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How Your Field Service Management Style Translates into Customer Ratings (and Revenue)

Your field services workforce management style could be affecting your organization’s success. In recent years, a top-down management style has come under scrutiny with Inc. magazine calling it “out of style” and The Balance asserting it brings peril to your organization.

In field service organizations, strong central leadership and organization are key to running day-to-day operations and ensuring customers experience consistently excellent service on time – faster and better than your competitors.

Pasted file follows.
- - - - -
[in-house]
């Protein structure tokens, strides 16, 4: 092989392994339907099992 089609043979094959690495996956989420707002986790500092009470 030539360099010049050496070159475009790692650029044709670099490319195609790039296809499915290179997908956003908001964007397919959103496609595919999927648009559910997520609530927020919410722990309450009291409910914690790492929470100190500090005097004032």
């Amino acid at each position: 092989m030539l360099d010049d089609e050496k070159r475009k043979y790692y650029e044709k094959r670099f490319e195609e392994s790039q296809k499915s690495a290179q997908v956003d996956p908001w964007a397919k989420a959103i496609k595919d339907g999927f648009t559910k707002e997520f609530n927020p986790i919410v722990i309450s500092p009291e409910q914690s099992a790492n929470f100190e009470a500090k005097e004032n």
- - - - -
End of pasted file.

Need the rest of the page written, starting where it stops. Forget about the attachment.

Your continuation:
Field service workforce management has a reputation for either leading with the stick or the carrot. Leaders who use the stick to motivate dole out disciplinary action and criticism to field service team members who miss the mark. Leading with the carrot means you motivate your field service technicians with rewards for positive marks like great reviews and high first-time fix rates.

The key is to lead well, a balance somewhere between using a stick for corrections and carrot as a reward. Field service management at every leadership level is the compass that sets the course for how your field technicians show up and ultimately how the face of your field service organization performs for your end users.

The bottom line: Customer satisfaction hinges on the quality of your field service management leadership style. See if you can find yourself in one of these categories. Then, consider where you may want to adjust course or keep going full steam ahead.

Signs You Lead with the Stick